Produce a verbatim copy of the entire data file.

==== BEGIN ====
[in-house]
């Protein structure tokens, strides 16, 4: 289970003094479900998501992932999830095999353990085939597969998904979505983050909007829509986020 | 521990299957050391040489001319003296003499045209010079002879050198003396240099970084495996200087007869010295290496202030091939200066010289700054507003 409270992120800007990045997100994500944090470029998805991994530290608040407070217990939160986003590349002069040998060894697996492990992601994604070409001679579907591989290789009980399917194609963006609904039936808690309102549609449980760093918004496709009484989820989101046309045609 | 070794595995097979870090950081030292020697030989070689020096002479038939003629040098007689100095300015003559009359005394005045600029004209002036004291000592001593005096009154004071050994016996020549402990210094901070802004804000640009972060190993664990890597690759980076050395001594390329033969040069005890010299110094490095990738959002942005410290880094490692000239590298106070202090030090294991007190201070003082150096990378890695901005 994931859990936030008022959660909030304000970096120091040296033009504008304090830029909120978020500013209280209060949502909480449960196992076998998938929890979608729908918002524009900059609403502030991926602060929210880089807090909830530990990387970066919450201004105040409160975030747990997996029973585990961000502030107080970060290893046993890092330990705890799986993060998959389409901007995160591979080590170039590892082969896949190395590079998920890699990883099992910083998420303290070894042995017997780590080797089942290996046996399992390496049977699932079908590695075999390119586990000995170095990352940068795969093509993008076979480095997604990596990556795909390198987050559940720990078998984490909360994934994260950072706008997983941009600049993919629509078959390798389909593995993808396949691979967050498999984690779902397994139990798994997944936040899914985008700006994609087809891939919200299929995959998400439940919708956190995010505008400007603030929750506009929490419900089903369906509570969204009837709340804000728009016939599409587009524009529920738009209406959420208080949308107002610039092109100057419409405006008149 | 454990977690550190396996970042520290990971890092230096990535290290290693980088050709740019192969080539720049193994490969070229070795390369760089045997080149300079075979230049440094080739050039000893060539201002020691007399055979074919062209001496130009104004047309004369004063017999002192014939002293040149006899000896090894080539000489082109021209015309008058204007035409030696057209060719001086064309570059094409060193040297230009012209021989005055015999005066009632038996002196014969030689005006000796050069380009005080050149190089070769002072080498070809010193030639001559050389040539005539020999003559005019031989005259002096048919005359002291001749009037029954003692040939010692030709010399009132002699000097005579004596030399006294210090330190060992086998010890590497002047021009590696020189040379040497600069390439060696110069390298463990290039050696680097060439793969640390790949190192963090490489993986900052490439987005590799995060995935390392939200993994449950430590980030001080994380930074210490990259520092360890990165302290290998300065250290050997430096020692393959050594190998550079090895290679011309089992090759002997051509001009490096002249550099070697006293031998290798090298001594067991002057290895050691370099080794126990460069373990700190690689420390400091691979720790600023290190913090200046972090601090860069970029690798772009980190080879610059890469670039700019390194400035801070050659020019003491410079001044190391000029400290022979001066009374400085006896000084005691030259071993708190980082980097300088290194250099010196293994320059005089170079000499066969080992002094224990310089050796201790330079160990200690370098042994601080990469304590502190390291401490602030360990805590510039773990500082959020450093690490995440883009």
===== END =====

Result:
[in-house]
């Protein structure tokens, strides 16, 4: 289970003094479900998501992932999830095999353990085939597969998904979505983050909007829509986020 | 521990299957050391040489001319003296003499045209010079002879050198003396240099970084495996200087007869010295290496202030091939200066010289700054507003 409270992120800007990045997100994500944090470029998805991994530290608040407070217990939160986003590349002069040998060894697996492990992601994604070409001679579907591989290789009980399917194609963006609904039936808690309102549609449980760093918004496709009484989820989101046309045609 | 070794595995097979870090950081030292020697030989070689020096002479038939003629040098007689100095300015003559009359005394005045600029004209002036004291000592001593005096009154004071050994016996020549402990210094901070802004804000640009972060190993664990890597690759980076050395001594390329033969040069005890010299110094490095990738959002942005410290880094490692000239590298106070202090030090294991007190201070003082150096990378890695901005 994931859990936030008022959660909030304000970096120091040296033009504008304090830029909120978020500013209280209060949502909480449960196992076998998938929890979608729908918002524009900059609403502030991926602060929210880089807090909830530990990387970066919450201004105040409160975030747990997996029973585990961000502030107080970060290893046993890092330990705890799986993060998959389409901007995160591979080590170039590892082969896949190395590079998920890699990883099992910083998420303290070894042995017997780590080797089942290996046996399992390496049977699932079908590695075999390119586990000995170095990352940068795969093509993008076979480095997604990596990556795909390198987050559940720990078998984490909360994934994260950072706008997983941009600049993919629509078959390798389909593995993808396949691979967050498999984690779902397994139990798994997944936040899914985008700006994609087809891939919200299929995959998400439940919708956190995010505008400007603030929750506009929490419900089903369906509570969204009837709340804000728009016939599409587009524009529920738009209406959420208080949308107002610039092109100057419409405006008149 | 454990977690550190396996970042520290990971890092230096990535290290290693980088050709740019192969080539720049193994490969070229070795390369760089045997080149300079075979230049440094080739050039000893060539201002020691007399055979074919062209001496130009104004047309004369004063017999002192014939002293040149006899000896090894080539000489082109021209015309008058204007035409030696057209060719001086064309570059094409060193040297230009012209021989005055015999005066009632038996002196014969030689005006000796050069380009005080050149190089070769002072080498070809010193030639001559050389040539005539020999003559005019031989005259002096048919005359002291001749009037029954003692040939010692030709010399009132002699000097005579004596030399006294210090330190060992086998010890590497002047021009590696020189040379040497600069390439060696110069390298463990290039050696680097060439793969640390790949190192963090490489993986900052490439987005590799995060995935390392939200993994449950430590980030001080994380930074210490990259520092360890990165302290290998300065250290050997430096020692393959050594190998550079090895290679011309089992090759002997051509001009490096002249550099070697006293031998290798090298001594067991002057290895050691370099080794126990460069373990700190690689420390400091691979720790600023290190913090200046972090601090860069970029690798772009980190080879610059890469670039700019390194400035801070050659020019003491410079001044190391000029400290022979001066009374400085006896000084005691030259071993708190980082980097300088290194250099010196293994320059005089170079000499066969080992002094224990310089050796201790330079160990200690370098042994601080990469304590502190390291401490602030360990805590510039773990500082959020450093690490995440883009």